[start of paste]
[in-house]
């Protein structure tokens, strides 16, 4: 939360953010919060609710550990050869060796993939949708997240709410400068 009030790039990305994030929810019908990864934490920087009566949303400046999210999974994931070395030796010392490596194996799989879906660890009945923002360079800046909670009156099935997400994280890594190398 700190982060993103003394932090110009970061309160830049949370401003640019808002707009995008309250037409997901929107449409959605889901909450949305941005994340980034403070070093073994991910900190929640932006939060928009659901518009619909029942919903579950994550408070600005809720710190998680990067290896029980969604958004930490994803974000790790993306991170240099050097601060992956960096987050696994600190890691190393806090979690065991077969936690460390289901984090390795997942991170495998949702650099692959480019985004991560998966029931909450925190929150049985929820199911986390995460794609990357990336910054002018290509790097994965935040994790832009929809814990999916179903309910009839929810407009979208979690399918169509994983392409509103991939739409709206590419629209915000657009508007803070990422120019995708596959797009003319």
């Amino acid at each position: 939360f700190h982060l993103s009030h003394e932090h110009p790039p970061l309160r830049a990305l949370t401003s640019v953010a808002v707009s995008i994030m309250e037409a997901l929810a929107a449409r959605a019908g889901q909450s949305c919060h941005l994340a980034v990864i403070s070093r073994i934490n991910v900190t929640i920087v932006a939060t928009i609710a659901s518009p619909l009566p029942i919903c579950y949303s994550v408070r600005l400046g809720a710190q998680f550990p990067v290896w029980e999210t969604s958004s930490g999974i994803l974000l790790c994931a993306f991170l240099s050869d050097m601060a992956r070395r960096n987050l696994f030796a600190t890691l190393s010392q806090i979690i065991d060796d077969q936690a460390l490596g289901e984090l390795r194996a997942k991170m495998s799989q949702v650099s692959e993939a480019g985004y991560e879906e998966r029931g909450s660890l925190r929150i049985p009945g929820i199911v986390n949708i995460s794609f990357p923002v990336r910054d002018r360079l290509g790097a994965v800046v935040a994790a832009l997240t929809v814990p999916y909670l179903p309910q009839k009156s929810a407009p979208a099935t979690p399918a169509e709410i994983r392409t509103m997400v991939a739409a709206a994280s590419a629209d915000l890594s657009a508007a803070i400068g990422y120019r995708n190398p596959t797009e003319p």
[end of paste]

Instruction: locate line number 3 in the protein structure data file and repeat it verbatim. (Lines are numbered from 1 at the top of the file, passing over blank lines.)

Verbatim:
């Amino acid at each position: 939360f700190h982060l993103s009030h003394e932090h110009p790039p970061l309160r830049a990305l949370t401003s640019v953010a808002v707009s995008i994030m309250e037409a997901l929810a929107a449409r959605a019908g889901q909450s949305c919060h941005l994340a980034v990864i403070s070093r073994i934490n991910v900190t929640i920087v932006a939060t928009i609710a659901s518009p619909l009566p029942i919903c579950y949303s994550v408070r600005l400046g809720a710190q998680f550990p990067v290896w029980e999210t969604s958004s930490g999974i994803l974000l790790c994931a993306f991170l240099s050869d050097m601060a992956r070395r960096n987050l696994f030796a600190t890691l190393s010392q806090i979690i065991d060796d077969q936690a460390l490596g289901e984090l390795r194996a997942k991170m495998s799989q949702v650099s692959e993939a480019g985004y991560e879906e998966r029931g909450s660890l925190r929150i049985p009945g929820i199911v986390n949708i995460s794609f990357p923002v990336r910054d002018r360079l290509g790097a994965v800046v935040a994790a832009l997240t929809v814990p999916y909670l179903p309910q009839k009156s929810a407009p979208a099935t979690p399918a169509e709410i994983r392409t509103m997400v991939a739409a709206a994280s590419a629209d915000l890594s657009a508007a803070i400068g990422y120019r995708n190398p596959t797009e003319p």